I’m impatient sometimes and I like to check the caramel consistency when I clean the pot. It had a decent firm texture so I was hopeful. As they cooled in the mold though I was starting to worry. They were not firming as fast as they normally do. Maybe the cream needed to be cooked more for a proper texture. I decided to do what I always do, cover and let them sit overnight and check the next day. I do this to fully allow any form of crystallization to take place. I do this with my ganaches as well to make sure they fully set. The following day checked on them again and they had firmed up just like they should and looked incredible. Ben helped me wrap them up, I of course tested a few while wrapping, and they look perfect! I was so impressed with how well the cream and butter mixed into the caramel and created the soft chewy caramel that so many love, but vegan!
The last recipe I wanted to test with the flora products was a simple chocolate ganache for some hand rolled truffles. Could this cream be used 1 for 1 with standard cream and I get the same consistency to work with my ganache?
I made a small batch, the cream mixed in beautifully and made a silk ganache that looked like heaven. I let it set up, as always with my ganache, overnight. The next day it had a nice firm texture. I rolled them up and they looked just like their non-vegan cousins. This cream has really impressed me to be a great substitute in many recipes of mine. There was just one more test I had to do…
The cream container makes a claim that it is just like cream, won’t separate or curdle, and can be whipped up. That whipping up is one of the hardest things to replicate and work well in recipes, so of course I needed to test it.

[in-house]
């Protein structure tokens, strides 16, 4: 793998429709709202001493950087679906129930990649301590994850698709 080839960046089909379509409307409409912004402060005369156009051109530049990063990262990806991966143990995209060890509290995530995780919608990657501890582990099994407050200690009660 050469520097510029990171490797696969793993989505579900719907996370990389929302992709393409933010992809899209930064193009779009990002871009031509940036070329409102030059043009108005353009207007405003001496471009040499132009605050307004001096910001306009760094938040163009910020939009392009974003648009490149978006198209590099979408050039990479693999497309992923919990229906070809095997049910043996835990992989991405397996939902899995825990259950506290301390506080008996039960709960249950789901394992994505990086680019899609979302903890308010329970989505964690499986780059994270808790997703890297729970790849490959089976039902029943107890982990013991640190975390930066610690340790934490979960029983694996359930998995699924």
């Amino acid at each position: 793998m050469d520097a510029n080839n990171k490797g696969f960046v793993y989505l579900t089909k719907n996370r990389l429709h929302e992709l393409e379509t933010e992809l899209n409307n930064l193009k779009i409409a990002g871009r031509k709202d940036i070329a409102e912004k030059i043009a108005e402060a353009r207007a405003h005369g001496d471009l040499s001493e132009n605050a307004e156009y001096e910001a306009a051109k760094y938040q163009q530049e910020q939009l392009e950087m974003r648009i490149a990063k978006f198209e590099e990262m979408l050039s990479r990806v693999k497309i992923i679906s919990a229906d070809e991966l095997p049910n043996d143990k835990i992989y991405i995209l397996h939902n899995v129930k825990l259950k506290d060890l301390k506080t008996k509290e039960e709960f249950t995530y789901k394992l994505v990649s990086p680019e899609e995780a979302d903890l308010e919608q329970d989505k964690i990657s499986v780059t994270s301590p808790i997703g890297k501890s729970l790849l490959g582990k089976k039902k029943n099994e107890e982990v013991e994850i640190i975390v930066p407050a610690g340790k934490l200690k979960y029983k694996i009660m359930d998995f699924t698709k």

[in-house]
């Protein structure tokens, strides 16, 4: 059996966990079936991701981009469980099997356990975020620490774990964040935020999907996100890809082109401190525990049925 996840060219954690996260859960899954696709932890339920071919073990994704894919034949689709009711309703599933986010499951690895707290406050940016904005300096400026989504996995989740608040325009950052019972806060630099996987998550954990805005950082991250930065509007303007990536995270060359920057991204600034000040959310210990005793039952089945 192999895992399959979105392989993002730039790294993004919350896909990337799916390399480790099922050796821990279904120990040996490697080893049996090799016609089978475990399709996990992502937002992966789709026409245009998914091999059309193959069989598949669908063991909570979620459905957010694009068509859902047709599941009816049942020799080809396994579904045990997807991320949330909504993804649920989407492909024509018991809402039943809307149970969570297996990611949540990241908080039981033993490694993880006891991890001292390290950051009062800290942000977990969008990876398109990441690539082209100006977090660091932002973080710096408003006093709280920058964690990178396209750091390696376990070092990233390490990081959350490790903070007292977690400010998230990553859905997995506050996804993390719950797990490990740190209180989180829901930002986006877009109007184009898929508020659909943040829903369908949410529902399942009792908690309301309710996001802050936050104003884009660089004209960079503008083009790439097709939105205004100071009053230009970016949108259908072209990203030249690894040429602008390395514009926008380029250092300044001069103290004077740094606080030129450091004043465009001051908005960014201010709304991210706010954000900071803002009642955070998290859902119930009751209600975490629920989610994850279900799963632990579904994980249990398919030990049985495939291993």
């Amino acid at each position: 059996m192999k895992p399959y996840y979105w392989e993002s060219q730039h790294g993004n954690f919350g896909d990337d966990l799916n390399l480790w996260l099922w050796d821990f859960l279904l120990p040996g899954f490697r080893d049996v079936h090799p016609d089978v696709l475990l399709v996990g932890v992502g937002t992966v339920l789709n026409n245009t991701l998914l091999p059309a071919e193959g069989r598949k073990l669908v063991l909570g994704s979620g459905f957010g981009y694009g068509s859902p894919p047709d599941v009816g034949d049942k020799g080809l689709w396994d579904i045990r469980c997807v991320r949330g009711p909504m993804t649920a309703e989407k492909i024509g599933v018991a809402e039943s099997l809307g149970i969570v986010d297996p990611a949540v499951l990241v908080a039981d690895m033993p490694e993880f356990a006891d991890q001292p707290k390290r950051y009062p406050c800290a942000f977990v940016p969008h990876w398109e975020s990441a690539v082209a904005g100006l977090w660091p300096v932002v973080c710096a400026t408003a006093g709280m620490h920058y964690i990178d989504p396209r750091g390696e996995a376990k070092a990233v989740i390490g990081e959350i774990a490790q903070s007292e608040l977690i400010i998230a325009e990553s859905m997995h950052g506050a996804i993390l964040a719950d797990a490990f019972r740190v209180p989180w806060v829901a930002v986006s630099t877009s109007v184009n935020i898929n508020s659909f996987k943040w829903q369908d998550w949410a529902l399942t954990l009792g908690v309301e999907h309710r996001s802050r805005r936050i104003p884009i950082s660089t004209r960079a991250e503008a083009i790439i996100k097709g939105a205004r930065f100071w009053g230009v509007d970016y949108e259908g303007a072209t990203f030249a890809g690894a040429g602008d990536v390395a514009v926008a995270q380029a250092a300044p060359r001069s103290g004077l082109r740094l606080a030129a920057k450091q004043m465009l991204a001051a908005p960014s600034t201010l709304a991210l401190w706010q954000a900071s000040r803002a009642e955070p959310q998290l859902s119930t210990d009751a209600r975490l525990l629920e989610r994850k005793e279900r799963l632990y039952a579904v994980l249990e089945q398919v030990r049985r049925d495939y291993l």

Simple whipping of the cream, nothing fancy here. I didn’t want to use it in a recipe plus I had only a little left and this was just to see if I can eventually use the Flora cream in recipes like mousse and Bavarian creams. Straight from the carton the Flora cream is nice and thick like cow’s cream. I started whipping it, by hand just to see, and very quickly it thickened more and had created a nice whipped cream. I was impressed how fast it happened, faster than cow’s cream. I did a small taste test to see the mouthfeel and honestly I could not sense a difference in the Flora cream. It was soft and luscious. A great creaminess without a greasiness to it. I added a little sugar and vanilla to make a nice Chantilly and all I needed was an apple pie. This was an incredible product and I cannot wait to get my hands on more to play with in more recipes and make more vegan creations.
Overall this was such a great time to play with my recipes and new vegan alternatives for ingredients. I love butter and cream but the environmental side of the cow industry is pretty bad. I know one day it will be more common to have non-cow based products but to know that we already have companies working out and creating such phenomenal replacements, I’m far less worried about my work, recipes, and how that will be down the line as the world keeps changing.